Maybe, just maybe, protests actually work.
That was the message both the White House and the U.S. Department of Justice appeared to send to the tens of thousands who converged on airports across the country this weekend—including the fifteen hundred who showed up at Raleigh-Durham International Airport Sunday—to demand that President Trump abandon a constitutionally dubious executive order signed Friday that bars citizens of seven majority-Muslim countries from entering the United States for 90 days, prohibits refugees from any country from coming for 120 days, and blocks Syrian refugees indefinitely.
Acting Attorney General Sally Yates, an Obama administration holdover, told the lawyers under her command Monday to not make legal arguments defending Trump's order on immigrants and refugees.
"My responsibility is to ensure that the position of the Department of Justice is not only legally defensible, but is informed by our best view of what the law is after consideration of all the facts," she said in a letter. "In addition, I am responsible for ensuring that the positions we take in court remain consistent with this institution's solemn obligation to always seek justice and stand for what is right."
The president, a psychologically stable human being, responded by firing her and accusing her, in an official statement, of "betray[ing] the Department of Justice by refusing to enforce a legal order and being "weak on borders and very weak on illegal immigration." In her place Trump installed a lackey to do as he commands until the Senate confirms Senator Jeff Sessions of Alabama, a man whom the Senate three decades ago deemed too racist for the federal bench, to be attorney general.
On Sunday, as crowds were amassing at RDU and elsewhere, John Kelly, the secretary of the Department of Homeland Security, announced that people with green cards from the seven countries affected by the executive order—Syria, Iraq, Iran, Yemen, Somalia, the Sudan and Libya—would not be prevented from returning to the United States. Green card holders, it should be noted, are legal permanent residents, and many have been here for decades. Homeland Security reportedly objected to their inclusion in the execution order. The DHS was overruled by White House senior adviser/former Breitbart CEO/Trump puppet master Stephen Bannon. That's not scary at all.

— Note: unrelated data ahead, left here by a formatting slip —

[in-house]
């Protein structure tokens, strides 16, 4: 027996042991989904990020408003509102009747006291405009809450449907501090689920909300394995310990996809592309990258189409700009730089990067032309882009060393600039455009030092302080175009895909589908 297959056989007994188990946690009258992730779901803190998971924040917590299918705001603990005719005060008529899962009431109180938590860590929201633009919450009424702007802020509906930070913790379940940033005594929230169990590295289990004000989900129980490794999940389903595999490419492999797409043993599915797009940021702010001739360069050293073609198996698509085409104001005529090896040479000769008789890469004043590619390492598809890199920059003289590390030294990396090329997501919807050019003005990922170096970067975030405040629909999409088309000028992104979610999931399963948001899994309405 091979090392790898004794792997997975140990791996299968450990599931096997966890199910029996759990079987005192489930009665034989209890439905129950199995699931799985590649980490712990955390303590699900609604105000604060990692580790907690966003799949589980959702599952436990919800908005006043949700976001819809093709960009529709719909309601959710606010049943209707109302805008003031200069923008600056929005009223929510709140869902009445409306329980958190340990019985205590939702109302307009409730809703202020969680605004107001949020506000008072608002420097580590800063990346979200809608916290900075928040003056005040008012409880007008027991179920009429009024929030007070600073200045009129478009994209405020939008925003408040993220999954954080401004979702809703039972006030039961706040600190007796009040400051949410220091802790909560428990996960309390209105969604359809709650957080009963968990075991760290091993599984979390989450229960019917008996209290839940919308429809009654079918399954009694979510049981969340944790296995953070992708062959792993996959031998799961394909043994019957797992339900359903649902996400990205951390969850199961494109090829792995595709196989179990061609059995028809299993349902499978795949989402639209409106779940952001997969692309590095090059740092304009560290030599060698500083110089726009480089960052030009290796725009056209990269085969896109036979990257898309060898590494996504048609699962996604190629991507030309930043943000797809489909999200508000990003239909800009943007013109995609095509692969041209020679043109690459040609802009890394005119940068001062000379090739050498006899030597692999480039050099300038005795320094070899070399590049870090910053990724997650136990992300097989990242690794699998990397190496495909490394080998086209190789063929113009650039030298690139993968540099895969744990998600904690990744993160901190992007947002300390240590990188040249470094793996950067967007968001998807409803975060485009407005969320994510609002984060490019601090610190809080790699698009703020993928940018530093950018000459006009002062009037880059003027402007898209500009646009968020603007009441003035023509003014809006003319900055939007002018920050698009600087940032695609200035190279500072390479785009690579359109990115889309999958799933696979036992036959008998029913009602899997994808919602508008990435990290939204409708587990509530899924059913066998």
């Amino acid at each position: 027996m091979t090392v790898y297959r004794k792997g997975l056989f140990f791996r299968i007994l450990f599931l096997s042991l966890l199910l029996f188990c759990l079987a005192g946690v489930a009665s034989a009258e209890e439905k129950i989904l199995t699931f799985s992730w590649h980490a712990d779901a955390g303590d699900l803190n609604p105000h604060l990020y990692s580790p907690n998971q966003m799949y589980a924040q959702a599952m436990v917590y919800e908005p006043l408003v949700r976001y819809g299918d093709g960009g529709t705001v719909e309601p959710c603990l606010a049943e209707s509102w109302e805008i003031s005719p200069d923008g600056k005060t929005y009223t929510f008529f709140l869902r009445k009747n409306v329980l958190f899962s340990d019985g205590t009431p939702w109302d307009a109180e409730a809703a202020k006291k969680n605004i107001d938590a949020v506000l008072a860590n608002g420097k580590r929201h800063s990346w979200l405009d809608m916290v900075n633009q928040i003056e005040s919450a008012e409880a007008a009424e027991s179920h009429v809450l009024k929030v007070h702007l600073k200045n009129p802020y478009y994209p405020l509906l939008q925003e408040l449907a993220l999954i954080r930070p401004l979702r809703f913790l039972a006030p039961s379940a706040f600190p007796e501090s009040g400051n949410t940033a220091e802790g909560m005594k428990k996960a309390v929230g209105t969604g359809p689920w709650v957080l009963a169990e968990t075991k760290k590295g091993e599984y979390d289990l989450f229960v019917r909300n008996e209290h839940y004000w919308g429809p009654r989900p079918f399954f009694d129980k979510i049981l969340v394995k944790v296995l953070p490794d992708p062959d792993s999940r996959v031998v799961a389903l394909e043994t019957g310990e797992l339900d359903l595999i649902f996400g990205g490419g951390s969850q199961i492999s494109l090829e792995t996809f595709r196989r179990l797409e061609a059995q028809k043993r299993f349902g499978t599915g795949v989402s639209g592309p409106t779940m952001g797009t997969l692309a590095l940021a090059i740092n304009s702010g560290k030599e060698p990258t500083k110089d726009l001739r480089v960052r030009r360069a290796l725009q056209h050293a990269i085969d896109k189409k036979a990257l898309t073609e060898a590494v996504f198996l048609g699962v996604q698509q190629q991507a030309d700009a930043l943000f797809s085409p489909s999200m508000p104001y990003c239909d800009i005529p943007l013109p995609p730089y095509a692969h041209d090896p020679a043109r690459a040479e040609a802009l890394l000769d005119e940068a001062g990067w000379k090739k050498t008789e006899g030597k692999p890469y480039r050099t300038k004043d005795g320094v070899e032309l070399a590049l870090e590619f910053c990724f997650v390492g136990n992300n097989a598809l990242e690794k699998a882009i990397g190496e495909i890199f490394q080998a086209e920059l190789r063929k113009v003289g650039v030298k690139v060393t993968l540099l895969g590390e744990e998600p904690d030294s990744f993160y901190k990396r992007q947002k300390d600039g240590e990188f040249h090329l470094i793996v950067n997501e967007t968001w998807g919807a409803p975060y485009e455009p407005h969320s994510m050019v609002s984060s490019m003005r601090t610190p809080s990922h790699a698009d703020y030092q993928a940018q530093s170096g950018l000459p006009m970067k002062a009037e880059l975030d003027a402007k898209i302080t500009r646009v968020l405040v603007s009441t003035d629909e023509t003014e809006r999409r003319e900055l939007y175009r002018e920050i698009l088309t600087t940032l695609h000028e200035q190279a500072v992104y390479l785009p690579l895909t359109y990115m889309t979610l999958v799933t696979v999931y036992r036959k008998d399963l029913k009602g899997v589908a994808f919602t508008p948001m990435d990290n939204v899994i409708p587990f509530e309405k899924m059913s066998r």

Predictably, North Carolina Democrats have pounced. Flanked by two dozen refugees at a press conference in Durham Monday, U.S. Representative David Price called the executive order "reckless, irresponsible, disruptive," as well as "morally reprehensible." "It's a crisis of our constitutional and our national values," he said, "for those who purport to lead our country." His House Democratic colleagues Alma Adams and G.K. Butterfield were also critical; Adams joined an airport protest in Charlotte, while Butterfield derisively characterized the executive order as a "Muslim ban." Governor Cooper piled on, saying the order made American troops less safe and arguing that Americans could "secure the safety of our country without separating families."
Also predictably, Tar Heel Republicans largely praised Trump's move. Congressmen Robert Pittenger, Richard Hudson, and George Holding all signaled their support, with Holding telling McClatchy in a statement that this was the "right decision." U.S. Representative Virginia Foxx said the order "caused much uncertainty," though she also complained about "shortcomings in the current screening process." U.S. Senator Thom Tillis, meanwhile, issued a statement that both lauds the "immediate action aimed at tightening the refugee screening process" and bemoans the "confusion surrounding the order. ... Implementation of the order should be refined to provide more clarity and mitigate unintended consequences that do not make our country any safer."
As best we can tell, U.S. Senator Richard Burr has not said word one about this.
This article appeared in print with the headline "No Ban, No Wall."